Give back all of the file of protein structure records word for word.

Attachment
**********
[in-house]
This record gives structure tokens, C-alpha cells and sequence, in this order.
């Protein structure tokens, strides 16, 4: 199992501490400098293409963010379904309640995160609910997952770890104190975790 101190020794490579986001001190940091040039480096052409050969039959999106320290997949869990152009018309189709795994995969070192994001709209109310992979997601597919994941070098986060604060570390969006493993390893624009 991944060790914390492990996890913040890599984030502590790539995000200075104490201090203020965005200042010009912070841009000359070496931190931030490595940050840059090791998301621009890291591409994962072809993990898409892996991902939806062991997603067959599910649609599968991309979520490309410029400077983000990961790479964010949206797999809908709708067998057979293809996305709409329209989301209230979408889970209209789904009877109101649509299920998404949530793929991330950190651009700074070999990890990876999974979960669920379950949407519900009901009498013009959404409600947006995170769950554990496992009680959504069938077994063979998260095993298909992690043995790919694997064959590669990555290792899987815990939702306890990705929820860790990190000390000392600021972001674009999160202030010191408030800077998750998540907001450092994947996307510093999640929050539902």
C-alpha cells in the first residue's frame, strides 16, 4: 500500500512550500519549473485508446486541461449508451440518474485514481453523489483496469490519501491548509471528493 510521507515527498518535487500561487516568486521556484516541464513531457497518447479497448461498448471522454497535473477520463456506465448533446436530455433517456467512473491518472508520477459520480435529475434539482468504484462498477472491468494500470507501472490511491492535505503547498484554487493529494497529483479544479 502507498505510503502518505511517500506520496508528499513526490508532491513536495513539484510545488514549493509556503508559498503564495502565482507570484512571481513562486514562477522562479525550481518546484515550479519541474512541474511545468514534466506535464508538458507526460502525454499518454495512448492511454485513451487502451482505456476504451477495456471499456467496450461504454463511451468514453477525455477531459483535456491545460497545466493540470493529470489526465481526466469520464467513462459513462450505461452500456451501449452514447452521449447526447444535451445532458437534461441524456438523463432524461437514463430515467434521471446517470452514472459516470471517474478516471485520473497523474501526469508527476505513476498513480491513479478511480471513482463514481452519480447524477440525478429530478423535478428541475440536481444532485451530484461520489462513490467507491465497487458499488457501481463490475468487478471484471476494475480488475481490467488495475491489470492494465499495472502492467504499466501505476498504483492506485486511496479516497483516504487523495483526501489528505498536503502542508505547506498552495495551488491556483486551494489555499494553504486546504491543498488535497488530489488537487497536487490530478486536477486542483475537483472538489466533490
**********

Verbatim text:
[in-house]
This record gives structure tokens, C-alpha cells and sequence, in this order.
């Protein structure tokens, strides 16, 4: 199992501490400098293409963010379904309640995160609910997952770890104190975790 101190020794490579986001001190940091040039480096052409050969039959999106320290997949869990152009018309189709795994995969070192994001709209109310992979997601597919994941070098986060604060570390969006493993390893624009 991944060790914390492990996890913040890599984030502590790539995000200075104490201090203020965005200042010009912070841009000359070496931190931030490595940050840059090791998301621009890291591409994962072809993990898409892996991902939806062991997603067959599910649609599968991309979520490309410029400077983000990961790479964010949206797999809908709708067998057979293809996305709409329209989301209230979408889970209209789904009877109101649509299920998404949530793929991330950190651009700074070999990890990876999974979960669920379950949407519900009901009498013009959404409600947006995170769950554990496992009680959504069938077994063979998260095993298909992690043995790919694997064959590669990555290792899987815990939702306890990705929820860790990190000390000392600021972001674009999160202030010191408030800077998750998540907001450092994947996307510093999640929050539902």
C-alpha cells in the first residue's frame, strides 16, 4: 500500500512550500519549473485508446486541461449508451440518474485514481453523489483496469490519501491548509471528493 510521507515527498518535487500561487516568486521556484516541464513531457497518447479497448461498448471522454497535473477520463456506465448533446436530455433517456467512473491518472508520477459520480435529475434539482468504484462498477472491468494500470507501472490511491492535505503547498484554487493529494497529483479544479 502507498505510503502518505511517500506520496508528499513526490508532491513536495513539484510545488514549493509556503508559498503564495502565482507570484512571481513562486514562477522562479525550481518546484515550479519541474512541474511545468514534466506535464508538458507526460502525454499518454495512448492511454485513451487502451482505456476504451477495456471499456467496450461504454463511451468514453477525455477531459483535456491545460497545466493540470493529470489526465481526466469520464467513462459513462450505461452500456451501449452514447452521449447526447444535451445532458437534461441524456438523463432524461437514463430515467434521471446517470452514472459516470471517474478516471485520473497523474501526469508527476505513476498513480491513479478511480471513482463514481452519480447524477440525478429530478423535478428541475440536481444532485451530484461520489462513490467507491465497487458499488457501481463490475468487478471484471476494475480488475481490467488495475491489470492494465499495472502492467504499466501505476498504483492506485486511496479516497483516504487523495483526501489528505498536503502542508505547506498552495495551488491556483486551494489555499494553504486546504491543498488535497488530489488537487497536487490530478486536477486542483475537483472538489466533490